QUESTION on S Corporation Taxes for Employees and Shareholders
There are three of us that would like to start a concrete masonry business. We are looking at an S Corporation, thinking this set up may fit our needs. We want to make sure that all three have equal ownership and profits. However, two members will be doing the work and the third is a business associate only. So how do the two shareholders receive a salary while the third only once a year receive a stakeholders portion?
And, how does the tax work especially for the two people receiving a salary on top of the third person only receiving an annual payment on any profits?
As mentioned in the article S Corporation vs. LLC: Which Structure is Right for Your Business.
In an S corporation, only the salary paid to the employee-owner is subject to employment tax. The remaining income that is paid as a distribution is not subject to employment tax under IRS rules. Therefore, there is the potential to realize substantial employment tax savings.
The S Corporation’s pass-through income offers an employment tax advantage over the other legal structures such as sole proprietorships, partnerships and LLCs. Given this potential tax savings, there is a strong motivation for shareholders-employees of S Corporations to minimize compensation in favor of distribution.
The issue of wages and compensation between shareholders vs. employees for an S Corporation is very tricky – and one that is closely watched by the Internal Revenue Service (IRS). In fact, the IRS has challenged in court what it deems as abuses of the potential employment tax savings in S Corporations. It is best to talk to a tax advisor to get advice on your situation and reduce potential liability exposure.
IRS defines an employee as:
The definition of employee for FICA (Federal Insurance Contributions Act), FUTA (Federal Unemployment Tax Act) and federal income tax withholding under the Internal Revenue Code include corporate officers. When corporate officers perform a service for the corporation and receive or are entitled to payments, those payments are considered wages.
The fact that an officer is also a shareholder does not change this requirement. Such payments to the corporate officer are treated as wages. Courts have consistently held S corporation officers/shareholders who provide more than minor services to their corporation and receive, or are entitled to receive, compensation are subject to federal employment taxes.
IRS has issued Revenue Ruling 74-44, which addresses the characterization of “dividends” distributed by an S corporation to its shareholder. It holds that “dividends” paid to shareholders will be recharacterized as wages when such “dividends” are paid to shareholders in lieu of reasonable compensation for services performed for the S corporation. Some of the court cases that backed this IRS ruling include Joseph Radtke v. U.S., Spicer Accounting v. U.S., Joly v. Comm., and Veterinary Surgical Consultants v. Comm.
I also suggest you read this IRS letter on wages and compensation for employees and shareholders of an S corporation:
.. If a shareholder of an S corporation performs services for the corporation, any distribution to the shareholder, even if legally declared under state law by the S corporation as a dividend, will be characterized as “wages” subject to employment taxes where in reality the payments are for services.
An S corporation cannot avoid employment taxes merely by paying the corporate shareholder “dividends” in lieu of reasonable compensation for services performed.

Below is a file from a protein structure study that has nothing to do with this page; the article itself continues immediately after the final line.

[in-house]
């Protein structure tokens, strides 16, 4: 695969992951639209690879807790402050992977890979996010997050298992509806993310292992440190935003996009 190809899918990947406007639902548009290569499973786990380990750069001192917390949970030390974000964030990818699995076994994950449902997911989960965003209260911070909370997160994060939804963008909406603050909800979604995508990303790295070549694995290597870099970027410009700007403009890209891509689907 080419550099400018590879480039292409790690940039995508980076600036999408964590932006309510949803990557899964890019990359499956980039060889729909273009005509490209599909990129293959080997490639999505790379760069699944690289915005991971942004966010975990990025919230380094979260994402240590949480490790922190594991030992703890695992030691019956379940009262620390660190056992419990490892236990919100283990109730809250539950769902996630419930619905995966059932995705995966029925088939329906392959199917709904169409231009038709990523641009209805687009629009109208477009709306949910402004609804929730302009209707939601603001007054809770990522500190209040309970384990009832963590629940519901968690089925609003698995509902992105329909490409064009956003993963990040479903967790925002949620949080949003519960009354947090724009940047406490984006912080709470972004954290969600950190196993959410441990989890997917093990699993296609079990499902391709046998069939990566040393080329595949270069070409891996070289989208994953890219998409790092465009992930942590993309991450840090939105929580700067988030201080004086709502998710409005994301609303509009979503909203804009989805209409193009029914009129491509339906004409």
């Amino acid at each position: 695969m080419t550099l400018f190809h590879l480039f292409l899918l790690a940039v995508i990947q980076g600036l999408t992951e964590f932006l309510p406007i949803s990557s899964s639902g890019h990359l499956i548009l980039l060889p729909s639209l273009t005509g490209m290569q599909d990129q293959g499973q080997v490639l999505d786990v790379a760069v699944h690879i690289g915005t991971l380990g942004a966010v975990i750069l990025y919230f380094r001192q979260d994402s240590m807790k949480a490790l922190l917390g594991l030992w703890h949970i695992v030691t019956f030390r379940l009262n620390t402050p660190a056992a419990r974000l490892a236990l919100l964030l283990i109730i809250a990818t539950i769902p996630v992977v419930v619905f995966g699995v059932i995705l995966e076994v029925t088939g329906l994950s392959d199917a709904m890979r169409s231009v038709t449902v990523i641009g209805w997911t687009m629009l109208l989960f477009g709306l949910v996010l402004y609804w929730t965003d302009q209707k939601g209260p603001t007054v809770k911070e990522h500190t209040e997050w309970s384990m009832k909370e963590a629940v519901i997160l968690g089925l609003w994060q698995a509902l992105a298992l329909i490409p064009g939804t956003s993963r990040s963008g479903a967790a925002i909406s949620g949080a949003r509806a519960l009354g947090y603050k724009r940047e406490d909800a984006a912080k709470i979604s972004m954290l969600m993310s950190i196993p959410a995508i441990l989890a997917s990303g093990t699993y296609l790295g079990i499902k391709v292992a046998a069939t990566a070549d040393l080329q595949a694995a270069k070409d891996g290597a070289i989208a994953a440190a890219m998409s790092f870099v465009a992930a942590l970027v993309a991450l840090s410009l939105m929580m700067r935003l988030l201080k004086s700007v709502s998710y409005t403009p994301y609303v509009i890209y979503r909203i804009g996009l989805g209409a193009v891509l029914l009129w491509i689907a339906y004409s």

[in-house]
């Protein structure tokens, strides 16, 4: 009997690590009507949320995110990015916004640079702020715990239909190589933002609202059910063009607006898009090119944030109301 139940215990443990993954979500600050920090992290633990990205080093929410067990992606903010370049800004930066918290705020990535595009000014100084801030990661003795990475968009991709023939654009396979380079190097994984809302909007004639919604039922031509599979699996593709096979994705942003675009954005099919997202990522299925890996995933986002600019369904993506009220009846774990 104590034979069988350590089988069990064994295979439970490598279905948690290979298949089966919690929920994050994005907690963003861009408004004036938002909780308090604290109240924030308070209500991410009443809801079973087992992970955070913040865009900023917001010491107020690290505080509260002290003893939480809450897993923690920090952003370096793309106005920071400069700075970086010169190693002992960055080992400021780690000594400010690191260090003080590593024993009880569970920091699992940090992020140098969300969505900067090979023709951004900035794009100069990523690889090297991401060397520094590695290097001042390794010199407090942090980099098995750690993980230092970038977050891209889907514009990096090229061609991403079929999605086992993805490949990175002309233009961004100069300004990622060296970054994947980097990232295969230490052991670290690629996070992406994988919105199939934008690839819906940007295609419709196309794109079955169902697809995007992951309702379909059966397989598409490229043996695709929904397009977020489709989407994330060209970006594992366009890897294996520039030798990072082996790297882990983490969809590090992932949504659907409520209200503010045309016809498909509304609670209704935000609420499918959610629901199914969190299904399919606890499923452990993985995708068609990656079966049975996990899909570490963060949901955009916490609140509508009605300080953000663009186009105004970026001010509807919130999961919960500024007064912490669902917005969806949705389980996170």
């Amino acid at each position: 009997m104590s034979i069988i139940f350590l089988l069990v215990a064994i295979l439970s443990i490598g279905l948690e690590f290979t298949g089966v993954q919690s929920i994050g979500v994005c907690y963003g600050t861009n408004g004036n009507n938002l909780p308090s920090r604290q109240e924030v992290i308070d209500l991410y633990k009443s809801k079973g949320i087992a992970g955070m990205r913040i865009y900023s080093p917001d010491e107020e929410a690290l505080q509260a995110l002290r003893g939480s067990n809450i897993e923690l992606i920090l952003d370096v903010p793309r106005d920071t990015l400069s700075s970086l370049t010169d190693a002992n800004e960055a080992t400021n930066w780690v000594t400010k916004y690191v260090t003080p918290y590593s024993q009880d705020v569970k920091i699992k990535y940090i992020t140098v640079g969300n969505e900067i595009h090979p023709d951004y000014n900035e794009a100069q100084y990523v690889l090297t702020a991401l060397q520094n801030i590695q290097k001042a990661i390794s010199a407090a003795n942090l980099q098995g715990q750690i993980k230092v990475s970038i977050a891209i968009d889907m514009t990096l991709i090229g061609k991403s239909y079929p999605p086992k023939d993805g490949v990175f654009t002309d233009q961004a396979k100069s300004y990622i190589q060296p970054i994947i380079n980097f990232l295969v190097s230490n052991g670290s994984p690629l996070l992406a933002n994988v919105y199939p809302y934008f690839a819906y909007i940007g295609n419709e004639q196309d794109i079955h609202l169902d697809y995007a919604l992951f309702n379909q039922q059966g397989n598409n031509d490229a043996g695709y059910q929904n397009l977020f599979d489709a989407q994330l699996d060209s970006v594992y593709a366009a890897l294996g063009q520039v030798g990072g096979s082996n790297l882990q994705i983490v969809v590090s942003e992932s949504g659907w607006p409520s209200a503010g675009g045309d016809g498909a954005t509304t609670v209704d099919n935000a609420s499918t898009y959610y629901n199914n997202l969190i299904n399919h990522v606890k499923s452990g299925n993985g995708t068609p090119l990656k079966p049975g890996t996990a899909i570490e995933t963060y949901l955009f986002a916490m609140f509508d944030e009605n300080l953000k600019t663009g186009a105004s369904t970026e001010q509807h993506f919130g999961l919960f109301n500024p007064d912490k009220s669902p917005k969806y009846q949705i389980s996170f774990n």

The tricky part is how “reasonable compensation” is defined. IRS does not provide specific guidelines for reasonable compensation, but lists down some factors considered by courts in determining reasonable compensation:
- Training and experience
- Duties and responsibilities
- Time and effort devoted to the business
- Dividend history
- Payments to non-shareholder employees
- Timing and manner of paying bonuses to key people
- What comparable businesses pay for similar services
- Compensation agreements
- The use of a formula to determine compensation
Read the article S Corporation Reasonable Compensation Tips for ideas on how to set a compensation structure for your S Corporation.
Note though, that savings on not paying the self-employment tax is not automatic. The author of the book LLC vs. S-Corp vs. C-Corp: Explained in 100 Pages or Less states that:
The big benefit of S-corp taxation is that S-corporation shareholders do not have to pay self-employment tax on their share of the business’s profits.
The big catch is that before there can be any profits, each owner who also works as an employee must be paid a “reasonable” amount of compensation (e.g., salary). This salary will of course be subject to Social Security and Medicare taxes to be paid half by the employee and half by the corporation. As such, the savings from paying no self-employment tax on the profits only kick in once the S-corp is earning enough that there are still profits to be paid out after paying the mandatory “reasonable compensation.”
To avoid any legal entanglements with the IRS including penalties, please consult a tax professional or financial advisor to help ensure that your treatment of payments to the parties involved in your S corporation adheres to the IRS tax guidelines. I also suggest you read the following books:
- Practical Guide to S Corporations (6th Edition)
- How To Start And Run Your Own Corporation: S-Corporations For Small Business Owners
- Kahn, Kahn, and Perris’s Taxation of S Corporations in a Nutshell
- Taxpayer’s Comprehensive Guide to LLCs and S Corps
- Advantages of S Corporations
- S Corporation vs. LLC: Which Structure is Right for Your Business
- Taxation Benefits of Incorporating
- How to Set Salary of Partners in S Corporation
- Incorporate Your Business: Why and Where